“Bite-Size Bits of Local, National, and Global History”
“Bite-Size Bits of Local, National, and Global History”
Chesapeake, Virginia — The American South (Mid-Atlantic)

Pleasant Grove Baptist Church Cemetery

Home of the Jackson Greys

Pleasant Grove Baptist Church Cemetery Marker image. Click for full size.
By Chris Bieber, August 6, 2011
1. Pleasant Grove Baptist Church Cemetery Marker
Inscription.  This is the former site of the Pleasant Grove Baptist Church. The monument to the "Jackson Greys" honors the regiment that was formed on the grounds of Pleasant Grove Baptist Church by Capt. (later Lieutenant Colonel) William H. Stewart who lived nearby in his home "Beechwood". Hundreds of other local men served in this company, including Lt. William Wallace of "Glencoe", who was killed during the August 19, 1864, Battle of Weldon Railroad.

The Jackson Greys were recruited from St. Bride's Parish of Norfolk County and named after Mr. James W. Jackson. Jackson was the proprietor of the Marshall House in Alexandria, Virginia. He killed Col. Elmer Ellsworth of the New York Fire Zouaves when Ellsworth removed the Confederate flag from his hotel. Jackson was also killed during the melee.

The Jackson Greys were mustered into Confederate service as Co. A, 61st Virginia Volunteer Regiment and initially served at the Gosport Navy Yard. In December 1861, the company was transferred to Sewwll's Point where the unit saw action during the CSS Virginia's (Merrimack) March 8, 1862, sortie against the USS Congress and USS Cumberland. The
Pleasant Grove Baptist Church Cemetery image. Click for full size.
By Chris Bieber, August 6, 2011
2. Pleasant Grove Baptist Church Cemetery
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Greys served in the most advanced battery at Sewell's Point and often exchanged cannon fire with Fort Wool on the Rip Raps in the middle of Hampton Roads.

When Norfolk was evacuated, the unit was stationed at Bermuda Hundred near Petersburg and traded cannon fire with Union gunboats at Port Walthall on June 26, 1862. After duty near Bristone Station, the 61st was assigned to Mahone's Brigade, Army of Northern Virginia. The unit fought at the Battles of Salem Church, Gettysburg, the Wilderness, Spotsylvania Court House, Cold Harbor, Wilcox Farm, the Crater, Weldon Rail Road, Burgess Mill and Hatcher's Run. The Jackson Greys served with honor throughout the war and surrendered at Appomattox Court House on April 9, 1865.
Erected by Virginia Civil War Trails.
Topics and series. This historical marker is listed in these topic lists: Cemeteries & Burial SitesWar, US Civil. In addition, it is included in the Virginia Civil War Trails series list. A significant historical date for this entry is March 8, 1862.
Location. 36° 37.782′ N, 76° 14.579′ W. Marker is in Chesapeake, Virginia. Marker is on St. Brides Road ¼ mile south of Benefit Road, on the left when traveling south. Touch for map. Marker is in this post office area: Chesapeake VA 23322, United States of America. Touch for directions.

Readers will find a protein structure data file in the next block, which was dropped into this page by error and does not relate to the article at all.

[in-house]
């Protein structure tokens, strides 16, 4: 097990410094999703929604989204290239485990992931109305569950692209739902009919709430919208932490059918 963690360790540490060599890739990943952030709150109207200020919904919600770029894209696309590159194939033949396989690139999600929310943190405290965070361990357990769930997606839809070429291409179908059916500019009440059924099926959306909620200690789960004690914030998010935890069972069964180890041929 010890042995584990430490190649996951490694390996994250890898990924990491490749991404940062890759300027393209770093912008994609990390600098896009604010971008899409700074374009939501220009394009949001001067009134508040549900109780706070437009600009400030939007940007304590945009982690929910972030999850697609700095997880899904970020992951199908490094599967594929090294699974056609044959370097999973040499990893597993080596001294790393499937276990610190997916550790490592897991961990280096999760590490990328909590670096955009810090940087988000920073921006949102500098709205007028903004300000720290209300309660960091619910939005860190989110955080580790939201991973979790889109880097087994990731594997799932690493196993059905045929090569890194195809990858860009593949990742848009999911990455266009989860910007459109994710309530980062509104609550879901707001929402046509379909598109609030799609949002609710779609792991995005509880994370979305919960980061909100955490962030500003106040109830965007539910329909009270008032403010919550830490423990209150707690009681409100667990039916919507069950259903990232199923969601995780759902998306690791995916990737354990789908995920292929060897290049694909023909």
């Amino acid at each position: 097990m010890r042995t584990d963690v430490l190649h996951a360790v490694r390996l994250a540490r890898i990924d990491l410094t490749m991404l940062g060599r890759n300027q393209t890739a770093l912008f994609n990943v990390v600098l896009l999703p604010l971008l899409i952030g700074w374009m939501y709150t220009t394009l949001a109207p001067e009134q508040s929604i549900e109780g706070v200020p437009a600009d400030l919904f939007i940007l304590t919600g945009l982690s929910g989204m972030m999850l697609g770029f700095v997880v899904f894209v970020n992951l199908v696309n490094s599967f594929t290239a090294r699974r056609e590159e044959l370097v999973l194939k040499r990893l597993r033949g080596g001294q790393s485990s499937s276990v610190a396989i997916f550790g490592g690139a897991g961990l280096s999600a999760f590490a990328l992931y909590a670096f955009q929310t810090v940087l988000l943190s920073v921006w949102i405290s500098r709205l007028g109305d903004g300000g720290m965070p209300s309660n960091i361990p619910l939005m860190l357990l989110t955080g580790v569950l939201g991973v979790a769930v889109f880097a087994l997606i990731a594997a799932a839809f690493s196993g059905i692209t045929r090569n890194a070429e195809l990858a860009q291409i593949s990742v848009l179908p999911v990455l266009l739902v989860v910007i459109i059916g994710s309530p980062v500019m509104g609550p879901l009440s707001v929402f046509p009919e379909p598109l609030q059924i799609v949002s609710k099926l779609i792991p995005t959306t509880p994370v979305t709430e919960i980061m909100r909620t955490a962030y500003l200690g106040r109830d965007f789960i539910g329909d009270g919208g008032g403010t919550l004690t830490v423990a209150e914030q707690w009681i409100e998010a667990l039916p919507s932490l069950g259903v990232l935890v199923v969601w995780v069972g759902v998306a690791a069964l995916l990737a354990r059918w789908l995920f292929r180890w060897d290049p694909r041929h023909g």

Other nearby markers. At least 8 other markers are within 7 miles of this marker, measured as the crow flies. St. Bride's Church (approx. 2.6 miles away); Seven Patriot Heroes
Jackson Greys Monument image. Click for full size.
By Chris Bieber, August 6, 2011
3. Jackson Greys Monument
(approx. 4.2 miles away); The Cuffeytown Thirteen (approx. 4.4 miles away); Great Bridge Schoolhouse Monument (approx. 5.7 miles away); Norfolk County Almshouse (approx. 5.9 miles away); Southern Branch Chapel / Battle of Great Bridge / Wilson Family (approx. 6 miles away); Battle of Great Bridge Monument (approx. 6 miles away); Dividing Line (approx. 6.2 miles away in North Carolina). Touch for a list and map of all markers in Chesapeake.
James W. Jackson image. Click for full size.
By Allen C. Browne, April 13, 2014
4. James W. Jackson
This photo by an unknown photographer of James W. Jackson, hangs in the Fort Ward Museum in Alexandria Virginia.

“In 1861, Jackson was 37 years old. His biographer described Jackson's face as ‘remarkable in its expression…Grim, stern, obstinate determination was stamped emphatically on every feature. The forehead was low, and on it hair, always kept short, stood up defiantly.’” – Fort Ward Museum
Credits. This page was last revised on April 29, 2021. It was originally submitted on August 7, 2011, by Chris Bieber of Chesapeake, Virginia. This page has been viewed 1,747 times since then and 18 times this year. Photos:   1, 2, 3. submitted on August 7, 2011, by Chris Bieber of Chesapeake, Virginia.   4. submitted on August 6, 2018, by Allen C. Browne of Silver Spring, Maryland. • Craig Swain was the editor who published this page.

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May. 6, 2021